“Continued to take personal inventory, and when we were wrong, promptly admitted it.”
By the time you reach Step Ten, the most challenging part of your journey to recovery just might be over. In the remaining steps, you’ll put the lessons you’ve learned so far to work as you live a daily program of recovery – for the long haul.
Step Ten helps you stay clean and sober “under all conditions,” the AA Big Book promises. And so, many people in recovery work it every day or several times a day.
How does it work?
Step Ten requires you to take an inventory of yourself – checking in on your emotions and behaviors to ask yourself what’s really going on, and if you’re acting like a person in recovery or an addict. Your sponsor can help you come up with a list of questions best suited for you.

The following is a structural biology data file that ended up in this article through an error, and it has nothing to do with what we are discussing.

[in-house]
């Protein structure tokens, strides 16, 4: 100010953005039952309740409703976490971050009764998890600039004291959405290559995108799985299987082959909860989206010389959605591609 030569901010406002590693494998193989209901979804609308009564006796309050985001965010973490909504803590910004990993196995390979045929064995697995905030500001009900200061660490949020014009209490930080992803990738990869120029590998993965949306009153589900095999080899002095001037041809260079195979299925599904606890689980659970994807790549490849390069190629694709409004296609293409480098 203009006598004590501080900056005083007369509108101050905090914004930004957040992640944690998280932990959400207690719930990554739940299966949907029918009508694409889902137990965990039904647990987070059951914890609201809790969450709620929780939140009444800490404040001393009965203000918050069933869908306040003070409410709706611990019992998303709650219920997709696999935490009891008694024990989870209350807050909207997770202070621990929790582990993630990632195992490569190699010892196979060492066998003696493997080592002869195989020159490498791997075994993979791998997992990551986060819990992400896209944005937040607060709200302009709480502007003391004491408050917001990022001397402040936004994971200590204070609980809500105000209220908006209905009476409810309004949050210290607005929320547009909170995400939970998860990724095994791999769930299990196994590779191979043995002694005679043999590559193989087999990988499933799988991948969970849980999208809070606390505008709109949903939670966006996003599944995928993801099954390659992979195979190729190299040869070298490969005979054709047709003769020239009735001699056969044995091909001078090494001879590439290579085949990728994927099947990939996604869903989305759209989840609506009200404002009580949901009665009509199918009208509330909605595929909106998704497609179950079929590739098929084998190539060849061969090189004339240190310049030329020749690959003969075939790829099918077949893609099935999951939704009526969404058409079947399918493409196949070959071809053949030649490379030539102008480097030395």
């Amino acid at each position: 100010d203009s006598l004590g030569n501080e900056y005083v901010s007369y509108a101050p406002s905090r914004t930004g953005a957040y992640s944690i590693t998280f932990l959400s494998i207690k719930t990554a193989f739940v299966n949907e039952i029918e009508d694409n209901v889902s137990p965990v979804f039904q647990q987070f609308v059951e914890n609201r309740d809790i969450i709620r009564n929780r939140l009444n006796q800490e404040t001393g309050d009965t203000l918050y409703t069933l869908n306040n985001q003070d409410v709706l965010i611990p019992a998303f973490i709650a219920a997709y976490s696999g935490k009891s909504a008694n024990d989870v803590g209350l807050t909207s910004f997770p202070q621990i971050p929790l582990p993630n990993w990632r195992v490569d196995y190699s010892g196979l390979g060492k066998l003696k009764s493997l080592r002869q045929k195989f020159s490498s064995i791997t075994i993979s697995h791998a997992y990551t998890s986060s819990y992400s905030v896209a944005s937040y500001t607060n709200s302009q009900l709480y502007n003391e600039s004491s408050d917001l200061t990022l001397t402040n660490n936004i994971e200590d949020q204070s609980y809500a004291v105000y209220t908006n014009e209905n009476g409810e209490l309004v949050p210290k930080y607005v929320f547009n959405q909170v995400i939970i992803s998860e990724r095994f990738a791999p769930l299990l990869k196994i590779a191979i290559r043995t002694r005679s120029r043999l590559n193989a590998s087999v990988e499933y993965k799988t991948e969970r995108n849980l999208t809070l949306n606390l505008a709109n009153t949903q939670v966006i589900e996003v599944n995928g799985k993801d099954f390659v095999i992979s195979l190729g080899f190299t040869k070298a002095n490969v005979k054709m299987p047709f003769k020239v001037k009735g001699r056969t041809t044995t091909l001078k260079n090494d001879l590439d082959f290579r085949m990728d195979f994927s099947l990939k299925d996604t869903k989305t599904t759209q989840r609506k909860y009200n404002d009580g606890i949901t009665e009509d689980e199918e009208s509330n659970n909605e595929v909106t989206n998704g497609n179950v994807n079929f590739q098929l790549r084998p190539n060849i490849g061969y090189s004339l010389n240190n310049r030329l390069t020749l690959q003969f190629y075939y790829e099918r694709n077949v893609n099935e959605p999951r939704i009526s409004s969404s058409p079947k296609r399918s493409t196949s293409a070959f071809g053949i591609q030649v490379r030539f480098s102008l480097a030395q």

You can work Step Ten as much as you need. Some people like to do a quick “spot-check” inventory when a difficult situation arises.
Others work a personal inventory at the end of each day, or schedule yearly inventories and attend inventory retreats.
You can even download mobile apps that let you work Step Ten on the go!
The goal is to work Step Ten enough so that it becomes a habit. Basically, you’re training yourself to act with self-control and to keep your side of the street clean.
And eventually, it becomes a part of everyday living
If you have willingness, it works if you work it.